• Choose between Cash or Stocks & Shares – Earn a market-leading interest rate on your first home savings with our Cash Lifetime ISA, or grow your deposit over the long term by investing with our Stocks & Shares Lifetime ISA. Help to Buy ISAs don’t offer the option to invest.


Think before you transfer

  • If you’ve got more than £4,000 in your Help to Buy ISA – Transfers count towards your £4,000 Lifetime ISA allowance, so if you’ve got more than this amount saved in a Help to Buy ISA, you’ll need to split your transfer over multiple tax years.
  • If you’re buying a home within the next year – Keep an eye on your ‘LISA clock’. To use your LISA funds to buy your home (and avoid the 25% withdrawal charge), the rules state it has to be open for 12 months. This ‘clock’ starts ticking from the date of your first deposit. If you want to buy a home, but are not sure when, you can open a Moneybox Lifetime ISA with as little as £1. Already had your LISA open for more than 12 months? Don’t worry, transferring a Help to Buy ISA won’t affect your LISA clock and you can buy your home instantly, if you want to.
  • If you’re not sure if you’ll buy a home, or it’ll be over the price cap – You’re likely to be better off sticking with the Help to Buy ISA, as you won’t pay the penalty charge if you need to withdraw.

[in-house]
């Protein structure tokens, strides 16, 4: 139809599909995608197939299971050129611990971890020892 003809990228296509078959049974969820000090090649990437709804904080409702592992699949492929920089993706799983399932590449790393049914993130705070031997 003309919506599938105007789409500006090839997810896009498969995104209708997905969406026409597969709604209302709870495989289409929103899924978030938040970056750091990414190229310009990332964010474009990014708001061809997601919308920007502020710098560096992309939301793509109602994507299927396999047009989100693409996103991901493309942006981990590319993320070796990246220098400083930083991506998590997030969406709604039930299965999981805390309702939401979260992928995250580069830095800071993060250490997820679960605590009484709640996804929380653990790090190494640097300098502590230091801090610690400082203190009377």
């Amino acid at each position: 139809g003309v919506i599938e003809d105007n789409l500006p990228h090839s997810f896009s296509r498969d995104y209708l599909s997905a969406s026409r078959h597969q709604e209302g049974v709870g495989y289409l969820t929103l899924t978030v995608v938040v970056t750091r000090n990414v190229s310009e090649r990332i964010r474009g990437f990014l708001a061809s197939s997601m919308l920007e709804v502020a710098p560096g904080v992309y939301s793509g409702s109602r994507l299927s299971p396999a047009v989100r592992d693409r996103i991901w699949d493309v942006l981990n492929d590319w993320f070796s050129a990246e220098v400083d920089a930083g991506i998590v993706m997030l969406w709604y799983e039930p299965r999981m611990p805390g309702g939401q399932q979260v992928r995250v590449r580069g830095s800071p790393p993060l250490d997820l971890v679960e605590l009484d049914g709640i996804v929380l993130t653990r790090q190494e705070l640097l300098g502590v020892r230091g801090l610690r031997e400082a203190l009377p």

• If you’re aged 40 or over – A Lifetime ISA can’t be opened after you turn 40, so if you’re nearing this age, don’t miss the boat! If you opened a Lifetime ISA before 40, you can still transfer an ISA after your 40th birthday.


How to transfer a Help to Buy ISA to a Moneybox Lifetime ISA

Transferring couldn’t be easier, and you can do it all in the Moneybox app. Say goodbye to paper forms!

  1. If you haven’t already got one, open a Moneybox Lifetime ISA (choose between a Cash Lifetime ISA or a Stocks & Shares Lifetime ISA).
  2. Head in-app and request your transfer at Settings > Transfer in an existing ISA > Lifetime ISA.
  3. Our Support team will send you an exciting email when your transfer has landed in your Lifetime ISA – this can take up to 30 days.
  4. About a month later, you’ll receive the government bonus on the money you’ve transferred in!

Questions? Speak to our Support team via the in-app chat or email


What else should I know about transferring?

  • Transferring a Help to Buy ISA into a Lifetime ISA will count towards your £4,000 Lifetime ISA allowance, but not your overall £20,000 ISA allowance, as the money was already in an ISA.
  • You can save into both a Help to Buy ISA and a Lifetime ISA if you’re eligible, but you’ll only be able to use the bonus from one product towards your first home.
  • If you use the bonus from a Help to Buy ISA, you can keep your Lifetime ISA open to save for retirement and you’ll still get the Lifetime ISA bonus.


A 25% government penalty applies if you withdraw money from a Lifetime ISA for any reason other than buying your first home (up to £450,000) or for retirement. This means you’ll get back less than you’ve put in.

Tax treatment depends on individual circumstances and is subject to change.